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1. Where are you working at this moment?

I’m working as a Full Professor of Ethics of Care at the University of Groningen and the University Medical Centre Groningen in the Netherlands

2. Can you tell us about your research and its relation to the ethics of care?

For the last two decades I have done several research projects on ethics of care. I would like to mention two projects here as these are the most recent ones and are still very important for me.

The first one is the idea of care ethics as a form of naturalized bioethics. In 2008 Margaret Walker, Hilde Lindemann and I edited the anthology Naturalized Bioethics, Toward Responsible Knowing and Practice. We defined naturalized ethics as an approach that conceives of morality as a living thing, a continual interpersonal process of holding ourselves and others to account for what we value, negotiating responsibilities, making ourselves morally intelligible, and constructing and reconstructing our moral views of how best to go on together (Lindemann et al., 2008). Naturalism in ethics moves toward an ethics that is empirically nourished but also acutely aware that morality is the practice of particular people in particular times, places, cultures and professional environments. Care ethics is a practice-based ethics in the sense that it describes, analyses and evaluates existing practices of care. In being a practice-based ethics, it can also be recognized as a so-called naturalized ethics.

The second is the development of a so-called family ethics. In 2010 I started the idea to develop a family ethics with some international research friends. Our starting point is that an increasing number of areas of biomedicine require a more relational perspective to understand how people’s sense of moral responsibility and identity comes to be. Such a perspective needs to be sensitive to broader socio-cultural understandings of health and well-being, and quality of life. We believe that it is important to examine how responsibilities are conceptualized and lived, in order to think about how best to theorize their significance and to ethically intervene. As the Ethics of Family in Health and Social Care Research Consortium we aim to develop new theoretical approaches that can address the contemporary challenges to responsibility created by new areas of healthcare practice and intervention. In particular we are interested in the significance of people’s key relationships, such as family and community,  and in how they deliberate and make decisions about responsibilities they must respond to.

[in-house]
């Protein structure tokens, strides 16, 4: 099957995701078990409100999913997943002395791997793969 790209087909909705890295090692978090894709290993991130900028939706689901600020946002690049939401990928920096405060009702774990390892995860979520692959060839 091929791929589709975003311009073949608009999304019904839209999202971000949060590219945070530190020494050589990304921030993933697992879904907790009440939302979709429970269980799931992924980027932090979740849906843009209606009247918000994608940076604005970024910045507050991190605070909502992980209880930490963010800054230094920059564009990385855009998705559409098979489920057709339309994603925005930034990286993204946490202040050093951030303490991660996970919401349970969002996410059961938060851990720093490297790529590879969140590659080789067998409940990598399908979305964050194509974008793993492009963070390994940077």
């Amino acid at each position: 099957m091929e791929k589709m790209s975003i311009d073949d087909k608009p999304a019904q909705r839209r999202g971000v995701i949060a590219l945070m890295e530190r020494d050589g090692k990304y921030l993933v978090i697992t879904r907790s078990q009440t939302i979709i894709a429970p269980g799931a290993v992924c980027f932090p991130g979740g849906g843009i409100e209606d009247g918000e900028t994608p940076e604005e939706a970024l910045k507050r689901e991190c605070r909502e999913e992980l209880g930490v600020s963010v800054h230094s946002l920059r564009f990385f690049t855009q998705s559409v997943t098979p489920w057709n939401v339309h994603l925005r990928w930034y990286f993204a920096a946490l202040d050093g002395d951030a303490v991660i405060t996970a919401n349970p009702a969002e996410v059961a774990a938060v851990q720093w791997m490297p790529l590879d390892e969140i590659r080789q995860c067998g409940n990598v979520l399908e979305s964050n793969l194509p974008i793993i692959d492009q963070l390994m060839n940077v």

3. How did you get involved in the ethics of care?

In 1993 Henk Manschot (Professor Philosophy and the University of Humanistic Studies) and I started with the idea to write a critical piece on mainstream medical ethics. We were critical about the dominance of individual autonomy and self-sufficiency. We thought that there should be recognition of the idea that human existence characterizes itself by vulnerability and interdependency. At that same time we met Selma Sevenhuijsen and Joan Tronto who were working on similar themes. When Joan Tronto published Moral Boundaries, we started a very fruitful collaboration for almost a decade. Manschot and I published the first Dutch anthology on care ethics: Ethiek van de Zorg, een discussie (Boom, 1994). We also started a network on Care ethics and we have organized with Joan and Selma several post-graduate courses on Care Ethics. The picture of Joan, Selma, Henk, Douwe van Houten and me goes back to 1996, when Joan presented a public lecture at the University of Humanistic Studies.

M VerkerkIn 1995 I was appointed as Professor of Ethics of Care (Socrates chair first, later as Full Professor in 2000).

4. How would you define ethics of care?